Terpenes 101

Share on facebook
Facebook
Share on google
Google+
Share on twitter
Twitter
Share on linkedin
LinkedIn

Author: Katie Finkle

When the average cannabis consumer goes to buy cannabis, the furthest they may look into their strain selections is sativa, indica, and hybrid. While there is certainly nothing wrong with knowing you’re an indica guy, there is a deeper level that patients can look at to explore which strain may have the most beneficial and relieving effect for them. Cannabis plants, like all plants, are covered in terpenes. These terpenes hold a great amount of medical potential, and there are a variety of terpenes found in cannabis that can meet a variety of ailments.

The Science Stuff (Made Not Confusing)

Terpenes are the organic compounds that are in the essential oils of plants. On the surface, they are what make plants and flowers smell and taste the way they do. Cannabis is a flowering plants, cannabis has terpenes. The cannabis plant has over 100 different known terpenes, so you know, a lot of different smells, a lot of different tastes, a lot of different effects, and our experience with cannabis gains a new level of depth. 

They Don’t Just Smell Good

As previously mentioned, all of the different sour, earthy, musky, citrusy, peppery smells that we find in cannabis are indicative of the different effects that terpenes have. That being said, no one expects you to be able to identify a strains terpene profile just by smelling it, and most who says they can is probably lying. Only a select few have undergone rigorous training to become cannabis sommeliers. The chemical effect that terpenes have on our brains is beyond just their relationship to cannabis. Terpenes have been considered for their medical effects completely apart from medical cannabis (think of your friend who’s obsessed with using essential oils, except this is legitimate medicine). However, when considered with cannabis, terpenes can be used to tailor certain strains of cannabis to cause specific affects. Consider it an advancement in being able to find the best possible strain options for your medical needs.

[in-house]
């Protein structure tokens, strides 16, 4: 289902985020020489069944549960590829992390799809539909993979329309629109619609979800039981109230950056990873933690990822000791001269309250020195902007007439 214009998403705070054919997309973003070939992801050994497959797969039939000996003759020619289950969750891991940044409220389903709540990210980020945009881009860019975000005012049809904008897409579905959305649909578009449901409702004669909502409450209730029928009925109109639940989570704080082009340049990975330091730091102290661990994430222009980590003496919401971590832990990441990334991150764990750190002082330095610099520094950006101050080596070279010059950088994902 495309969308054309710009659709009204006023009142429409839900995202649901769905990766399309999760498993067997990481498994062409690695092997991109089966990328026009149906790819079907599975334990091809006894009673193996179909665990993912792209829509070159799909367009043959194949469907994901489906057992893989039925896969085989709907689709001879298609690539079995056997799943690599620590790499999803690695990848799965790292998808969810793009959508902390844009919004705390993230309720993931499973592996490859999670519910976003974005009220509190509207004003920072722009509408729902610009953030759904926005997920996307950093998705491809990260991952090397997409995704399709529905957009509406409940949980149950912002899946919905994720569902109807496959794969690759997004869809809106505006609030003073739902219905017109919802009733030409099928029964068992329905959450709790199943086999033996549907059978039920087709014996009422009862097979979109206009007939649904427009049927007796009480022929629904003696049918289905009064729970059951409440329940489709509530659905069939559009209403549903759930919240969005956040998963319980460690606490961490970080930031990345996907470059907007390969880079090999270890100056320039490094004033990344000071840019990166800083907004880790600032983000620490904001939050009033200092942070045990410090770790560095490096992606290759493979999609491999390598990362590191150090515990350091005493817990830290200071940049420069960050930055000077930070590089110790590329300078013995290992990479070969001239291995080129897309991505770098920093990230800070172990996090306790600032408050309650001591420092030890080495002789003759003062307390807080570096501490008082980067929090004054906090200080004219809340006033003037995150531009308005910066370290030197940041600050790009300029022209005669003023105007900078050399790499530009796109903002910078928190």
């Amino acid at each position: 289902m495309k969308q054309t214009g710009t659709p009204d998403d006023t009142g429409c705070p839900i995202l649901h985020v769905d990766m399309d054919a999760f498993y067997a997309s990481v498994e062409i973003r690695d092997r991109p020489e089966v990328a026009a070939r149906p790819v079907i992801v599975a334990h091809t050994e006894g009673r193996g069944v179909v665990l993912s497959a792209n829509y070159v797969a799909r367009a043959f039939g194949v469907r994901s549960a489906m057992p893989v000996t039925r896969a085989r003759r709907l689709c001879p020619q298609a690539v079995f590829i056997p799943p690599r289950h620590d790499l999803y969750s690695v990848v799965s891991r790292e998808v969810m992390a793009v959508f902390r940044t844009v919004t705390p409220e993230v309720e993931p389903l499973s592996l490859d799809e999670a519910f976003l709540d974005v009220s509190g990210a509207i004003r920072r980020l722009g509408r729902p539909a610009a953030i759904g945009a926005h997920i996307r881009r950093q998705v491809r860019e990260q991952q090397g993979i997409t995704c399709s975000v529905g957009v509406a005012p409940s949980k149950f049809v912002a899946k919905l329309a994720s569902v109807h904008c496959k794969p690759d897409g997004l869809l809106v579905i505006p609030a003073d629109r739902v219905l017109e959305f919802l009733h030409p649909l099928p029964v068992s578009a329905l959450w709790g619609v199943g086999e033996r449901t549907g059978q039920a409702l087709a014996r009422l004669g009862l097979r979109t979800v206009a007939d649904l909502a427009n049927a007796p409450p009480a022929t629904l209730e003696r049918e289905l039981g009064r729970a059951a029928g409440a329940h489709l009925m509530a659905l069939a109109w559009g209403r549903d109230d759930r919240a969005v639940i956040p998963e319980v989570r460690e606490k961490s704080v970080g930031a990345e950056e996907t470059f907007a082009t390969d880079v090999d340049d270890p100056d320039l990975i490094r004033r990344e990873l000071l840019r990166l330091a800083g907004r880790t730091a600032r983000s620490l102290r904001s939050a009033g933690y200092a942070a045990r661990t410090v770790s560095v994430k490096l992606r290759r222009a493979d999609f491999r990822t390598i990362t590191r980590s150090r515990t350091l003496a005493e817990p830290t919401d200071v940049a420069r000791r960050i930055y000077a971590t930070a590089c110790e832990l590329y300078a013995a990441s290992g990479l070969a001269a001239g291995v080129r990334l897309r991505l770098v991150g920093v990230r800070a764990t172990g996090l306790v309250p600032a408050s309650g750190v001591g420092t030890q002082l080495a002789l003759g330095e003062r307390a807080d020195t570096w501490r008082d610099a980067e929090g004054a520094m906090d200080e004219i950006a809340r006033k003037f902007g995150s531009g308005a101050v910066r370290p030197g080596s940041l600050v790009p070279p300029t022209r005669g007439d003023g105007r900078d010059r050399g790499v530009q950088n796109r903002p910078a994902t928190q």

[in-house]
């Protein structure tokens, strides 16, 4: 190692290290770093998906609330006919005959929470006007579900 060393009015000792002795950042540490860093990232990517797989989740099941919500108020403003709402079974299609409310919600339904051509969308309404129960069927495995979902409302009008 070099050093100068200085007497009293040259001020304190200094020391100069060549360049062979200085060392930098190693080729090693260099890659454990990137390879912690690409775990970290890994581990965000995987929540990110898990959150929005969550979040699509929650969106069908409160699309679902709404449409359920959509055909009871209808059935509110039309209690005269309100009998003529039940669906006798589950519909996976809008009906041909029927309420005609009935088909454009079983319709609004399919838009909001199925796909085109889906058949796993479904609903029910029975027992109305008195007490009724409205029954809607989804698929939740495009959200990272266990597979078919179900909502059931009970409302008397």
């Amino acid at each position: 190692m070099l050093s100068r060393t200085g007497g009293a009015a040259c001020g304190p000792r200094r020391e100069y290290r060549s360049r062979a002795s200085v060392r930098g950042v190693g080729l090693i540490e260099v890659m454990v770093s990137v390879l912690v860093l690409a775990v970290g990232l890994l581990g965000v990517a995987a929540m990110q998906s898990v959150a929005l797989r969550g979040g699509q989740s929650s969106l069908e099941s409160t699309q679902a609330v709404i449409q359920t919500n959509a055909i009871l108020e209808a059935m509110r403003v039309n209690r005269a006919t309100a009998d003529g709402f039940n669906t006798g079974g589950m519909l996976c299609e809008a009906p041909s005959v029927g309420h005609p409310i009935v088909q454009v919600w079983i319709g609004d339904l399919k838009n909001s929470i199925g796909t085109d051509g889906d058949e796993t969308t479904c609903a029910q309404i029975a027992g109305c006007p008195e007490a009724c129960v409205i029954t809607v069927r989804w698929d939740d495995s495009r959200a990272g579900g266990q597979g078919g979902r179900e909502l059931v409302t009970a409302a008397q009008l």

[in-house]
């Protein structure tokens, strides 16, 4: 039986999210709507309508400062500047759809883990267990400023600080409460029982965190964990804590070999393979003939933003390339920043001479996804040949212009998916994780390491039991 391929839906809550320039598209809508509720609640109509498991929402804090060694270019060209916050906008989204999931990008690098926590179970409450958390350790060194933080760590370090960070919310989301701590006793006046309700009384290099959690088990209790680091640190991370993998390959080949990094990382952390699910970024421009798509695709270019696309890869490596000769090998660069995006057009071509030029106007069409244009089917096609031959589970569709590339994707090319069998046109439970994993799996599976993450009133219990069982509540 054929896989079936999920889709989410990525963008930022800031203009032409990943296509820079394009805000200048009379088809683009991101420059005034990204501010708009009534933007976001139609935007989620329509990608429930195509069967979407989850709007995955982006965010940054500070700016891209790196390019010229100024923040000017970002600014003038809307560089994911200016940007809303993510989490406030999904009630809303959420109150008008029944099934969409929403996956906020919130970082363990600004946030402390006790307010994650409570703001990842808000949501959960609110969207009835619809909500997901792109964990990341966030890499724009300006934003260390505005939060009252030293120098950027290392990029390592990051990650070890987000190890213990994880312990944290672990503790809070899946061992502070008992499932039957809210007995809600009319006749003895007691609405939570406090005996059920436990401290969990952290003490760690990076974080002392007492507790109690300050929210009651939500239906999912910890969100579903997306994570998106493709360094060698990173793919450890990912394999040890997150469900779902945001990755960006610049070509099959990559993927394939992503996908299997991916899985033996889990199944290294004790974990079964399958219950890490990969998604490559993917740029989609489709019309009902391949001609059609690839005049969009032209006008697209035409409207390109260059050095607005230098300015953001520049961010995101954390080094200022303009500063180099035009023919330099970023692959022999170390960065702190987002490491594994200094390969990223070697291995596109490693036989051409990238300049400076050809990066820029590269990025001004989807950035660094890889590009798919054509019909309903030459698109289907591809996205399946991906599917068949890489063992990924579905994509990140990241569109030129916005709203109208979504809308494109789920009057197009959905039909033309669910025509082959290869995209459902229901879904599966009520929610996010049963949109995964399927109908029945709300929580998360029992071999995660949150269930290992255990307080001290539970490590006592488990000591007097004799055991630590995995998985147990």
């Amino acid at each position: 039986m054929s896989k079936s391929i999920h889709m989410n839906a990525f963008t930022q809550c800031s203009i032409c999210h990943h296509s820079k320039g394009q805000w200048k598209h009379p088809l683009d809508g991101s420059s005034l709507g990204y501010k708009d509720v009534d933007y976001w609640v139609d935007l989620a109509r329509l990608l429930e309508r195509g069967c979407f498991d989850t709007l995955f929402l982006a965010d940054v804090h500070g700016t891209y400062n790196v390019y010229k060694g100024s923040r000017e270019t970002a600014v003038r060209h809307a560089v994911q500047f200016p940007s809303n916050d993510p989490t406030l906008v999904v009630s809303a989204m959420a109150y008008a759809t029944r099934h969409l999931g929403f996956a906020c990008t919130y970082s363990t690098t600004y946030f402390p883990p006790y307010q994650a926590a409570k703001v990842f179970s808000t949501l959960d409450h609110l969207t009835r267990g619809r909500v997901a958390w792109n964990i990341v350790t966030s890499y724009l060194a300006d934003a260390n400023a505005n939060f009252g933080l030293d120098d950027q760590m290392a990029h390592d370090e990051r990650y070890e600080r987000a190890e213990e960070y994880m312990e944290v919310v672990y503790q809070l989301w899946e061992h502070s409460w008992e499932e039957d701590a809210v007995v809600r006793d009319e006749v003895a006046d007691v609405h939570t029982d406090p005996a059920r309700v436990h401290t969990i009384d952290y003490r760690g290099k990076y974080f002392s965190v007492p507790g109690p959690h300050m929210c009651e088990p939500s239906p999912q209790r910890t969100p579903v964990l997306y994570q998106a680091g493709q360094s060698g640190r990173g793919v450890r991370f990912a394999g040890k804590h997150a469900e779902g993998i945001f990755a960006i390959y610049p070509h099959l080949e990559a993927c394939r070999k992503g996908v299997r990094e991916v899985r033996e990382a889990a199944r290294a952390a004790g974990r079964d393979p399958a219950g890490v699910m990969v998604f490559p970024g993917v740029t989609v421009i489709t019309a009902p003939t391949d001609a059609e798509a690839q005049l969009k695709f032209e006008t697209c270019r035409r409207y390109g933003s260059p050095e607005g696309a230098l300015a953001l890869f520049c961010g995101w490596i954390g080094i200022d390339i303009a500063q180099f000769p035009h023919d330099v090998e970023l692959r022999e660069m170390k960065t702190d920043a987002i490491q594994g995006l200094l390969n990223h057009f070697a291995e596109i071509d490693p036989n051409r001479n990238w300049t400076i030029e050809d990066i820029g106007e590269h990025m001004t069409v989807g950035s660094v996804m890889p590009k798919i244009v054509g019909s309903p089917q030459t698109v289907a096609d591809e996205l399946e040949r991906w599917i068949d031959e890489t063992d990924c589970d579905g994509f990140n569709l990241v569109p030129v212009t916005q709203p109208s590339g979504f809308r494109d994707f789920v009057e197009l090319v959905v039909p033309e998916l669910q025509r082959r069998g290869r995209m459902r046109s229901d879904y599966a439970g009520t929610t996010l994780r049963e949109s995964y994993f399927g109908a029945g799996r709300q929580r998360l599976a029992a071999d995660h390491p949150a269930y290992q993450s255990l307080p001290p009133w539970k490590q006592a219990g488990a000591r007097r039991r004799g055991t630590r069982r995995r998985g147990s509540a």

Get to Know Your Terps

Limonene

Limonene, as you may have guessed from the name, has a citrusy-lemony smell. While limonene helps cannabis plants as its natural insecticide, it may aid us cannabis patients as a stress reliever and a mood elevator. Because of its natural calming qualities, it has to potential to help with anxiety and depression and can be greatly uplifting.

Linalool

Linalool, which is frequently found in lavender flowers, smells, you guessed it, smells very floral, similar to lavender. Like limonene, linalool also has anti-anxiety properties well as sedative properties, and is generally a very calming terpene.  It may also have anticonvulsant properties, which play a great role in decreasing the severity and length of seizures

Myrcene

Myrcene is said to be the most common terpene present in cannabis (and if you ever look at our menu you’ll probably see that for yourself). Myrcene has an earthy, herbal, musky, citrusy scent that is frequently found in hops, thyme, and mango, and it is best known for both its sedative and anti-inflammatory/pain relieving properties. It has medical value in treating insomnia and inflammation, and it’s a good thing to look for all-night pain relief. 

Humulene